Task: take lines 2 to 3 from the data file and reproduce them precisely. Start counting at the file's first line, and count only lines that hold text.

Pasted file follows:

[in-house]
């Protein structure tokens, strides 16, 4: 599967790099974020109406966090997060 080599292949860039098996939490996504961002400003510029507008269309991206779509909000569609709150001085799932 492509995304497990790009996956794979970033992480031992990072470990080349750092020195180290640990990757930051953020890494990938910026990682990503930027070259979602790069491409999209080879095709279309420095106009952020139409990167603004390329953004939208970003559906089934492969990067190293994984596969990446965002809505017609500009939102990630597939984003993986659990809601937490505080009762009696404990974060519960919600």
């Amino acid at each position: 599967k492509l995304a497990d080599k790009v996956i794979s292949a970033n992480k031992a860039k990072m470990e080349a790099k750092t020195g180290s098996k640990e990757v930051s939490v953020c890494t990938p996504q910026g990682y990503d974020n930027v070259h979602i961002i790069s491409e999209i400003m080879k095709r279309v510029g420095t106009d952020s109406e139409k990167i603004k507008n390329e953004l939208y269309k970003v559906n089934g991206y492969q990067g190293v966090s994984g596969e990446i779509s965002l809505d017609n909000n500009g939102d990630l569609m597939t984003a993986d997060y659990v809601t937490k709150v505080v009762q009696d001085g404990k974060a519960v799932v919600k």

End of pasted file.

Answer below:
């Protein structure tokens, strides 16, 4: 599967790099974020109406966090997060 080599292949860039098996939490996504961002400003510029507008269309991206779509909000569609709150001085799932 492509995304497990790009996956794979970033992480031992990072470990080349750092020195180290640990990757930051953020890494990938910026990682990503930027070259979602790069491409999209080879095709279309420095106009952020139409990167603004390329953004939208970003559906089934492969990067190293994984596969990446965002809505017609500009939102990630597939984003993986659990809601937490505080009762009696404990974060519960919600």
């Amino acid at each position: 599967k492509l995304a497990d080599k790009v996956i794979s292949a970033n992480k031992a860039k990072m470990e080349a790099k750092t020195g180290s098996k640990e990757v930051s939490v953020c890494t990938p996504q910026g990682y990503d974020n930027v070259h979602i961002i790069s491409e999209i400003m080879k095709r279309v510029g420095t106009d952020s109406e139409k990167i603004k507008n390329e953004l939208y269309k970003v559906n089934g991206y492969q990067g190293v966090s994984g596969e990446i779509s965002l809505d017609n909000n500009g939102d990630l569609m597939t984003a993986d997060y659990v809601t937490k709150v505080v009762q009696d001085g404990k974060a519960v799932v919600k």